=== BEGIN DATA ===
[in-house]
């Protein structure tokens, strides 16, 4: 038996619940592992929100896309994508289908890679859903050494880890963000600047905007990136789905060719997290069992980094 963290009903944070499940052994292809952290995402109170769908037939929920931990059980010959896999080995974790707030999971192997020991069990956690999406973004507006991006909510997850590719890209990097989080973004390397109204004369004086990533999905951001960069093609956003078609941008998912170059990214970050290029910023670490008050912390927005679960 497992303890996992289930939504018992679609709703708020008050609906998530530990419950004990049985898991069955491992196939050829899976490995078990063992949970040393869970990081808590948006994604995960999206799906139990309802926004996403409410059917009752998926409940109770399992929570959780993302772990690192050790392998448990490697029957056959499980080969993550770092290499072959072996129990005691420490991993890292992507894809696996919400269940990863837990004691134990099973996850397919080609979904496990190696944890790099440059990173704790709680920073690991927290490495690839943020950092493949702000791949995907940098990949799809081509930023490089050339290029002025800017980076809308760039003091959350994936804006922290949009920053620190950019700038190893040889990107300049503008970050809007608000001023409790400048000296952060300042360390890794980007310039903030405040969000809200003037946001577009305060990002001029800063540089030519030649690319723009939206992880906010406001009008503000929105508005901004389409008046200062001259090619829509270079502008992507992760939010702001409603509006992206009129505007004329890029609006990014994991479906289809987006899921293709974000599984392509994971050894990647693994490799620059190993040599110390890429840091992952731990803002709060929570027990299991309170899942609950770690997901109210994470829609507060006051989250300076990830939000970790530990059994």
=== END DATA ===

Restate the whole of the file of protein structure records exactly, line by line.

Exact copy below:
[in-house]
């Protein structure tokens, strides 16, 4: 038996619940592992929100896309994508289908890679859903050494880890963000600047905007990136789905060719997290069992980094 963290009903944070499940052994292809952290995402109170769908037939929920931990059980010959896999080995974790707030999971192997020991069990956690999406973004507006991006909510997850590719890209990097989080973004390397109204004369004086990533999905951001960069093609956003078609941008998912170059990214970050290029910023670490008050912390927005679960 497992303890996992289930939504018992679609709703708020008050609906998530530990419950004990049985898991069955491992196939050829899976490995078990063992949970040393869970990081808590948006994604995960999206799906139990309802926004996403409410059917009752998926409940109770399992929570959780993302772990690192050790392998448990490697029957056959499980080969993550770092290499072959072996129990005691420490991993890292992507894809696996919400269940990863837990004691134990099973996850397919080609979904496990190696944890790099440059990173704790709680920073690991927290490495690839943020950092493949702000791949995907940098990949799809081509930023490089050339290029002025800017980076809308760039003091959350994936804006922290949009920053620190950019700038190893040889990107300049503008970050809007608000001023409790400048000296952060300042360390890794980007310039903030405040969000809200003037946001577009305060990002001029800063540089030519030649690319723009939206992880906010406001009008503000929105508005901004389409008046200062001259090619829509270079502008992507992760939010702001409603509006992206009129505007004329890029609006990014994991479906289809987006899921293709974000599984392509994971050894990647693994490799620059190993040599110390890429840091992952731990803002709060929570027990299991309170899942609950770690997901109210994470829609507060006051989250300076990830939000970790530990059994």